Young Hawksbill Turtle to return to the ocean soon thanks to rehabilitation at uShaka Sea World

This young Hawksbill Turtle was found dehydrated, and covered in algae and small marine animals.

With an 87% success rate in turtle rehabilitation, uShaka Sea World staff are confident their most recent patient will soon be well enough to return to the ocean.

On Thursday 21st July a young Hawksbill Turtle (Eretmochelys imbricata) from Tenikwa Wildlife and Rehabilitation Centre near Plettenberg Bay in the Eastern Cape was flown up to Durban for treatment at uShaka Sea World rehabilitation facility.

On arrival she was weighed, measured and examined by veterinarian, Dr Caryl Knox and the rehabilitation team. It was heart breaking to watch her, as besides being underweight she was so exhausted she could hardly lift her head during the examination.

The initial examination found her to be dehydrated, and covered in algae and small marine animals. Based on her weight and size she is likely to be about 4 years old. We are still unsure of her sex. Although the team are sure that she must be a female as she is beautiful and calm.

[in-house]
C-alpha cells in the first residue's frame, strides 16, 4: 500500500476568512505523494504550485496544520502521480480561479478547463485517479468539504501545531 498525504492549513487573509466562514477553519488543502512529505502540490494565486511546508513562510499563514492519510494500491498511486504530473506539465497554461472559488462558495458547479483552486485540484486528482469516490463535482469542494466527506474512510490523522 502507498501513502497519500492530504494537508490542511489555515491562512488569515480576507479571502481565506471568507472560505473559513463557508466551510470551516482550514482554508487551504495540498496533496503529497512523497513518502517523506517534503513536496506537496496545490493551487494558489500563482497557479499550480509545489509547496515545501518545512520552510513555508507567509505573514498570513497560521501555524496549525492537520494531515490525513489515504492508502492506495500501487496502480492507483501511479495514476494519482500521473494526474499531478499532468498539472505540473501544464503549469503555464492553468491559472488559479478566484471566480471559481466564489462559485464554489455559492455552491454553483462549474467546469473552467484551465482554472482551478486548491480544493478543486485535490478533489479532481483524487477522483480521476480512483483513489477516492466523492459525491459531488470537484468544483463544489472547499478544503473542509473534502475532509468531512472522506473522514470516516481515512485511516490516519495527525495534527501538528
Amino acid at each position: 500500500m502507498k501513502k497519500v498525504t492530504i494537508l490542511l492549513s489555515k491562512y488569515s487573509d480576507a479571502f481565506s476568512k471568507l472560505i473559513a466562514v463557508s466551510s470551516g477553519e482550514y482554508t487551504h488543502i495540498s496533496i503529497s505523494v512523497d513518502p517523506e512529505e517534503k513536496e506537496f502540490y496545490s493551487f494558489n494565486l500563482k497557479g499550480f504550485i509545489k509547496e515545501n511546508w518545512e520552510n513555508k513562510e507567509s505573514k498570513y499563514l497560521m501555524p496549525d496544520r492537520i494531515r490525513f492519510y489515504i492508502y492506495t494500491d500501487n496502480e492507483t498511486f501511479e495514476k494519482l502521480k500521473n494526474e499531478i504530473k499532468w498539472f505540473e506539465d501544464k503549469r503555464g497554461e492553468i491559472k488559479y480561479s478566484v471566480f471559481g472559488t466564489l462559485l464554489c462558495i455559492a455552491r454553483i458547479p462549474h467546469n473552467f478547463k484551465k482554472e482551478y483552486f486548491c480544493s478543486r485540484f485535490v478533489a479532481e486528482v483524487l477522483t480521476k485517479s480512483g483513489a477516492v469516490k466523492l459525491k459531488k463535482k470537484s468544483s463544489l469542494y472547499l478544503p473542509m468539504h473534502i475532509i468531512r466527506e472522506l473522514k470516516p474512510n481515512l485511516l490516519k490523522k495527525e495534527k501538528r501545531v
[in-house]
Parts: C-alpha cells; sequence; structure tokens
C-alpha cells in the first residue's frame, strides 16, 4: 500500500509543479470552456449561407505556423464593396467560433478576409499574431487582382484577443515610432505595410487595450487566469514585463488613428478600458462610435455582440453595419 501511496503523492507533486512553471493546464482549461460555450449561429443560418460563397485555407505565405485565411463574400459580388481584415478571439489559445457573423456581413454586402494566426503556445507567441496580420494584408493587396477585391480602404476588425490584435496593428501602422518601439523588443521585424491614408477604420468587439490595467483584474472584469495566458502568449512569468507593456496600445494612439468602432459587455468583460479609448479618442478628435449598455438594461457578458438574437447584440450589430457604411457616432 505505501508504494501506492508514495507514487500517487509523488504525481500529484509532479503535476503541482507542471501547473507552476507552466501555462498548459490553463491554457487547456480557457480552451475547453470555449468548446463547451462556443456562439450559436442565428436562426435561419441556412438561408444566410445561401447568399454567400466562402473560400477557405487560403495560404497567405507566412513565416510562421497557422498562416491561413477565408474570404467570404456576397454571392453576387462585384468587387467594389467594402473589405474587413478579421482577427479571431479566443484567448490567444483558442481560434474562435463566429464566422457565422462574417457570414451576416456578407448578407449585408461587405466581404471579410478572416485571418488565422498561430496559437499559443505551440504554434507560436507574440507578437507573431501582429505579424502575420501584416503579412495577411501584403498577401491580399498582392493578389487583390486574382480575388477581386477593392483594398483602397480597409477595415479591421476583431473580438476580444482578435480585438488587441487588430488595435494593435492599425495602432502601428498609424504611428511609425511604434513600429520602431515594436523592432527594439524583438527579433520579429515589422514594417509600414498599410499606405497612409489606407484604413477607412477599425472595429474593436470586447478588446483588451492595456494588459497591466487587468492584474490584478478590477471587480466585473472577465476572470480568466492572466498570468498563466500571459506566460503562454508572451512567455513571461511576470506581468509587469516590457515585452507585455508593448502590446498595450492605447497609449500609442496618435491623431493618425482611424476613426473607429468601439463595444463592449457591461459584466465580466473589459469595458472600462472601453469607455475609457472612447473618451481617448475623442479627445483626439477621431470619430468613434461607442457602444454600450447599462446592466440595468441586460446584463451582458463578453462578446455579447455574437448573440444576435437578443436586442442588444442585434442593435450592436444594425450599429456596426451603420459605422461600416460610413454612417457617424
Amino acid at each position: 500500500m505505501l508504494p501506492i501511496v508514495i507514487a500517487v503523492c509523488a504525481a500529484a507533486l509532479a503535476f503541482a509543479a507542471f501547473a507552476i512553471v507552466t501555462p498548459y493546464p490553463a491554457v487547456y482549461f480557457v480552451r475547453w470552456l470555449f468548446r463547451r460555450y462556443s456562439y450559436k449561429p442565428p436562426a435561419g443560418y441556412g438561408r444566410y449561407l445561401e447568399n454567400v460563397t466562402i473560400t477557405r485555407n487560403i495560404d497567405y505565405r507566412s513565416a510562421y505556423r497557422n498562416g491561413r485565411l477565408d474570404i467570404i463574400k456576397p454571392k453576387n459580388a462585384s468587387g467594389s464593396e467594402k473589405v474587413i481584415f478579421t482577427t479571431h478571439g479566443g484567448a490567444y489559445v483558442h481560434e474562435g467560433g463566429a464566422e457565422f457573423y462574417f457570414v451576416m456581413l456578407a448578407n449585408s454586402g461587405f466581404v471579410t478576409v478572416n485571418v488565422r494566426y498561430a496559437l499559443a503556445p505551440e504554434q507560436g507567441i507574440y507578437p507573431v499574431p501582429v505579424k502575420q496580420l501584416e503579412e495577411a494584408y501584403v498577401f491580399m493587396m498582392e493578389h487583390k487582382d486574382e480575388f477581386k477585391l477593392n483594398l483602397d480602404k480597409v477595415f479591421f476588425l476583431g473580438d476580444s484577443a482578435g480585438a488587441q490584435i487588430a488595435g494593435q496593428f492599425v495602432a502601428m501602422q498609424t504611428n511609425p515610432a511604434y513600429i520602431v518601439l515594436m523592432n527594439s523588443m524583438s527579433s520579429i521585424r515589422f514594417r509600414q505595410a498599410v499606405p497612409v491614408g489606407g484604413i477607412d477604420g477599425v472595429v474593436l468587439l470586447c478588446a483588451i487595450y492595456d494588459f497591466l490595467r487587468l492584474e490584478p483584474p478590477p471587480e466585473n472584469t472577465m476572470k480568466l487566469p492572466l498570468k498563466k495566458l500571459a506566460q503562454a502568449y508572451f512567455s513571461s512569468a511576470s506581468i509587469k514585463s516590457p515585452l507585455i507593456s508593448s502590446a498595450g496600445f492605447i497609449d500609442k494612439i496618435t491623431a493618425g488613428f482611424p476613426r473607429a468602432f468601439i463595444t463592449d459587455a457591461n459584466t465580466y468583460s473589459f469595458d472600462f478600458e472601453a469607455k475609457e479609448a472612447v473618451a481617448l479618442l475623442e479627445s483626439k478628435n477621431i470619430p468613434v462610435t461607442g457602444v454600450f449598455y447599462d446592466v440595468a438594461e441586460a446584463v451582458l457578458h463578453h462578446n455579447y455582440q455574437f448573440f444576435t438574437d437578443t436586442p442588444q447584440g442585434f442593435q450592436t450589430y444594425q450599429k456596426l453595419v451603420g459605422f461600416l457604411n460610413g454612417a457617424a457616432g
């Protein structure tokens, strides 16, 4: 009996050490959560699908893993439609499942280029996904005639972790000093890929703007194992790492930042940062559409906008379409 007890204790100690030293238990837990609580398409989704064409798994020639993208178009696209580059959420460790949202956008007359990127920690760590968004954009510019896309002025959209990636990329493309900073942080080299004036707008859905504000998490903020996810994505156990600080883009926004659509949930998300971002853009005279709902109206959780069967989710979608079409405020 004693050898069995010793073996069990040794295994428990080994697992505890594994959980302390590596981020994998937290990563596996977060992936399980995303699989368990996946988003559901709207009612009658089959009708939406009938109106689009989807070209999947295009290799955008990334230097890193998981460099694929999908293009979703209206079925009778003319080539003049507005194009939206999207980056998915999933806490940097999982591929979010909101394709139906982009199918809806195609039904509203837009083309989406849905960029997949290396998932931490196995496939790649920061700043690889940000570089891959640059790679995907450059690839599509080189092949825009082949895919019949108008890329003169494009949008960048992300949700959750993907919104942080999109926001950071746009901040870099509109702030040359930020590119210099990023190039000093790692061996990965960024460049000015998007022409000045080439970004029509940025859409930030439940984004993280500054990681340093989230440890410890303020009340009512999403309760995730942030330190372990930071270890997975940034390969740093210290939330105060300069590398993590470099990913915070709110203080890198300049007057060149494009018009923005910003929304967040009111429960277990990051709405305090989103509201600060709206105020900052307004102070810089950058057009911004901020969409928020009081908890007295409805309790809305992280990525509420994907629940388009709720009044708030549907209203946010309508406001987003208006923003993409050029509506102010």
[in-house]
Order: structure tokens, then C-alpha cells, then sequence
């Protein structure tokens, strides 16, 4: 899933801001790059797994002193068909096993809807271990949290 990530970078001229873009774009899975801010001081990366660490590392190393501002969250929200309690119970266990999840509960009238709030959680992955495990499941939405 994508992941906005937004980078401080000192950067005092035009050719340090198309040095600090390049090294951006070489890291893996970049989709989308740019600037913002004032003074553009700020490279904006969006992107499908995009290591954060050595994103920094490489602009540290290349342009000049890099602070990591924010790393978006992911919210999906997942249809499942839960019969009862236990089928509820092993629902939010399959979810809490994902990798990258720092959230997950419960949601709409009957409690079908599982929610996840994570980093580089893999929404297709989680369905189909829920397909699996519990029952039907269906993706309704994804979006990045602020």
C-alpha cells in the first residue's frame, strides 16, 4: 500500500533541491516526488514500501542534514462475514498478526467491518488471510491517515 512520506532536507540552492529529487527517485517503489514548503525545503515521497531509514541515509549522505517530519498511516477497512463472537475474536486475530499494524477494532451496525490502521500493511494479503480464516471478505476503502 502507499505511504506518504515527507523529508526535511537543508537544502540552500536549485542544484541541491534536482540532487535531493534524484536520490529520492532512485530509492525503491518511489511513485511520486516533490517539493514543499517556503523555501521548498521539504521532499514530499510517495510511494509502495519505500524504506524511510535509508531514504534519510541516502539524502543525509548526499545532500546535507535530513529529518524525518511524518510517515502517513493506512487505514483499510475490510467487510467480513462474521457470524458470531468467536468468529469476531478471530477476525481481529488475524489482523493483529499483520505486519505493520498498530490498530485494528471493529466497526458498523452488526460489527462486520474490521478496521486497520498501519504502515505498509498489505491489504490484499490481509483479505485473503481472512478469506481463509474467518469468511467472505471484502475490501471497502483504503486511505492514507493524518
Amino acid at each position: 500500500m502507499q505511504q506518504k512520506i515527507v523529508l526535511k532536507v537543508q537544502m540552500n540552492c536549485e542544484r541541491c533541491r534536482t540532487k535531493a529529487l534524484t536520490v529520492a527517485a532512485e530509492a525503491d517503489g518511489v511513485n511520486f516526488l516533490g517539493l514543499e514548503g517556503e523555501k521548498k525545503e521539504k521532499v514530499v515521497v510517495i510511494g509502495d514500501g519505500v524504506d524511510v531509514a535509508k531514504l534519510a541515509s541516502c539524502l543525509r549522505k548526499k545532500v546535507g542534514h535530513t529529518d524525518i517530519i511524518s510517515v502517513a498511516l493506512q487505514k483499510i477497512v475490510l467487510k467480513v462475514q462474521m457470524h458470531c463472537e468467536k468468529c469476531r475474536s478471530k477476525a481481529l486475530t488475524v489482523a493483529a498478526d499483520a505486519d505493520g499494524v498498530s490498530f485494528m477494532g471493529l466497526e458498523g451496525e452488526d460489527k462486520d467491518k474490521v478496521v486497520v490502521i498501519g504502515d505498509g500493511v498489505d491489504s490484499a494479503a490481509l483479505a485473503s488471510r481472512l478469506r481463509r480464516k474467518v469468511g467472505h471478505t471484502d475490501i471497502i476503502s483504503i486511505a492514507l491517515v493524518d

The Animal Health staff seen here treating the young Hawksbill Turtle. From left to right: Matt Myhill, Malini Pather and Marle Benade.

Upon arrival at uShaka Sea World, antibiotics and fluids were administered and she was placed in a shallow bath of freshwater. The heated freshwater helped with rehydration and the removal of most of the marine fauna on her shell and skin.

The day after her arrival, animal care staff cleaned and disinfected her carapace with a diluted betadine solution. Once the barnacles were removed, they were able to examine her carapace more closely. Lesions were noted on the hind flipper and deeper lesions were noted in the under shell.

Her lesions were cleaned and packed with honey, which is a natural antibiotic. Radiographs were taken to determine whether there were foreign objects in her stomach or other irregularities and these showed a possible blockage that needs further investigation.

Hawksbill’s natural range is in temperate waters and they do not thrive in the cold waters off the Cape coast. It is presumed she landed on the Plettenberg Bay beach in shock from the icy water.

The Hawksbill turtle is classified as critically endangered. This turtle species divides its time between the open ocean and  shallow lagoons and coral reefs feeding on sponges, crustaceans, algae, and fish.

We hope that with the hard work of her dedicated team of care givers, she will soon be strong enough to return to the ocean.

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